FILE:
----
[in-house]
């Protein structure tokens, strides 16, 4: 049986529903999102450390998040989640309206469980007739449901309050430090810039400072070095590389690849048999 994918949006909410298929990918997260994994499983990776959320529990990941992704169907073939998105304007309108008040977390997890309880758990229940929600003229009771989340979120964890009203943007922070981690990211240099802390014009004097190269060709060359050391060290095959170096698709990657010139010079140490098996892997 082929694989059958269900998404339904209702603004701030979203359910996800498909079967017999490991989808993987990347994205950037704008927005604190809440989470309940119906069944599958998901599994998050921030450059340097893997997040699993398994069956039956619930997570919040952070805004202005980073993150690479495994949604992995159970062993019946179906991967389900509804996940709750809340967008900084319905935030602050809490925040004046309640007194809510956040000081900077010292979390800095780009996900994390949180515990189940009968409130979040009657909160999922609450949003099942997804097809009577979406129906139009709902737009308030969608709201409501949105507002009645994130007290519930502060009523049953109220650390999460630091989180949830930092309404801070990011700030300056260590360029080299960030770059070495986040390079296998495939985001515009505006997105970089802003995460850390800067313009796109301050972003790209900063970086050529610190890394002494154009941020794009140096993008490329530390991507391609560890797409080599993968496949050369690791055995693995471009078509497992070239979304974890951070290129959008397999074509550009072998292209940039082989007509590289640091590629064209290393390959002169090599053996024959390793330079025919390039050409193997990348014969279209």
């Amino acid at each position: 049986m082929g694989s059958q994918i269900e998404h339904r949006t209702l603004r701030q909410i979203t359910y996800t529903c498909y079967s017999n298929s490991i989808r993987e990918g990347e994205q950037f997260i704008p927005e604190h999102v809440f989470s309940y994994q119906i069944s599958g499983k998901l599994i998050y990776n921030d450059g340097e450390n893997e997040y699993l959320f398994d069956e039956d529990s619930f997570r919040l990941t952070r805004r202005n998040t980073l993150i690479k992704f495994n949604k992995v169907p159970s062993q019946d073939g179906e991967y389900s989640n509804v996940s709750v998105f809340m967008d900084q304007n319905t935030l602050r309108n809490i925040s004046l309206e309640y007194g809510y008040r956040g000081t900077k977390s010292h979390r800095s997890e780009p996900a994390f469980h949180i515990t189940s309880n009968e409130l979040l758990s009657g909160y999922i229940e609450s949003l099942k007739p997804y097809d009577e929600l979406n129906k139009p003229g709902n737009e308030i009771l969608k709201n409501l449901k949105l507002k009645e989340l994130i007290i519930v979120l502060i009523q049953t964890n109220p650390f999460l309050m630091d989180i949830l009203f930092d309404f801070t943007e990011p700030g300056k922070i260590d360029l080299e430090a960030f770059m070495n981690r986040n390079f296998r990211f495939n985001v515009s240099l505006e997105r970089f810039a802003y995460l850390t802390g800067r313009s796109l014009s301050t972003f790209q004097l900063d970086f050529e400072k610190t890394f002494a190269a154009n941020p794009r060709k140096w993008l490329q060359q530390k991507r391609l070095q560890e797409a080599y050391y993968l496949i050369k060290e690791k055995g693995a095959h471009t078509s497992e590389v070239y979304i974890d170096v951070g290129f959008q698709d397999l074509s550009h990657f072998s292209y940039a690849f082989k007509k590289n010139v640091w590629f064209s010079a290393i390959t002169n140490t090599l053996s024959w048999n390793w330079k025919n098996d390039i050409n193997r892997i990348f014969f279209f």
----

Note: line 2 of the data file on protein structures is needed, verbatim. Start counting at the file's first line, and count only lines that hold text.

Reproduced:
């Protein structure tokens, strides 16, 4: 049986529903999102450390998040989640309206469980007739449901309050430090810039400072070095590389690849048999 994918949006909410298929990918997260994994499983990776959320529990990941992704169907073939998105304007309108008040977390997890309880758990229940929600003229009771989340979120964890009203943007922070981690990211240099802390014009004097190269060709060359050391060290095959170096698709990657010139010079140490098996892997 082929694989059958269900998404339904209702603004701030979203359910996800498909079967017999490991989808993987990347994205950037704008927005604190809440989470309940119906069944599958998901599994998050921030450059340097893997997040699993398994069956039956619930997570919040952070805004202005980073993150690479495994949604992995159970062993019946179906991967389900509804996940709750809340967008900084319905935030602050809490925040004046309640007194809510956040000081900077010292979390800095780009996900994390949180515990189940009968409130979040009657909160999922609450949003099942997804097809009577979406129906139009709902737009308030969608709201409501949105507002009645994130007290519930502060009523049953109220650390999460630091989180949830930092309404801070990011700030300056260590360029080299960030770059070495986040390079296998495939985001515009505006997105970089802003995460850390800067313009796109301050972003790209900063970086050529610190890394002494154009941020794009140096993008490329530390991507391609560890797409080599993968496949050369690791055995693995471009078509497992070239979304974890951070290129959008397999074509550009072998292209940039082989007509590289640091590629064209290393390959002169090599053996024959390793330079025919390039050409193997990348014969279209």